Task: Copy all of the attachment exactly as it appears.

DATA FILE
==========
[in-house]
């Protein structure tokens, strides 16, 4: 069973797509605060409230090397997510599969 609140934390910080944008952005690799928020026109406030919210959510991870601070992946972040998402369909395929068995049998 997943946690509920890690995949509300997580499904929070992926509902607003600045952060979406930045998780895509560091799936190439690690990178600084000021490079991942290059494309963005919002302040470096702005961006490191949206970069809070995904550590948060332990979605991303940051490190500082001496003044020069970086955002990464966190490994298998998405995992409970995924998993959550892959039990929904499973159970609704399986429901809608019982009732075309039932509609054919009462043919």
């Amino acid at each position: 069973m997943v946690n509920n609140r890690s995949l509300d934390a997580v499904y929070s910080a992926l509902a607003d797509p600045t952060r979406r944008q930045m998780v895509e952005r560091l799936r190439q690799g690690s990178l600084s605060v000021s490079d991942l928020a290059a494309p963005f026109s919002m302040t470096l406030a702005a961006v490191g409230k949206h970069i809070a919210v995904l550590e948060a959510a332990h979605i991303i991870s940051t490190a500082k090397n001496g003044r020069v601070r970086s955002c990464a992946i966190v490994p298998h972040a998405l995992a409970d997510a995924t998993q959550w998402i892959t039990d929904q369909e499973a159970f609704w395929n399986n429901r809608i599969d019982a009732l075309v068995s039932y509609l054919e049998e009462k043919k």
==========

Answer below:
[in-house]
């Protein structure tokens, strides 16, 4: 069973797509605060409230090397997510599969 609140934390910080944008952005690799928020026109406030919210959510991870601070992946972040998402369909395929068995049998 997943946690509920890690995949509300997580499904929070992926509902607003600045952060979406930045998780895509560091799936190439690690990178600084000021490079991942290059494309963005919002302040470096702005961006490191949206970069809070995904550590948060332990979605991303940051490190500082001496003044020069970086955002990464966190490994298998998405995992409970995924998993959550892959039990929904499973159970609704399986429901809608019982009732075309039932509609054919009462043919």
């Amino acid at each position: 069973m997943v946690n509920n609140r890690s995949l509300d934390a997580v499904y929070s910080a992926l509902a607003d797509p600045t952060r979406r944008q930045m998780v895509e952005r560091l799936r190439q690799g690690s990178l600084s605060v000021s490079d991942l928020a290059a494309p963005f026109s919002m302040t470096l406030a702005a961006v490191g409230k949206h970069i809070a919210v995904l550590e948060a959510a332990h979605i991303i991870s940051t490190a500082k090397n001496g003044r020069v601070r970086s955002c990464a992946i966190v490994p298998h972040a998405l995992a409970d997510a995924t998993q959550w998402i892959t039990d929904q369909e499973a159970f609704w395929n399986n429901r809608i599969d019982a009732l075309v068995s039932y509609l054919e049998e009462k043919k």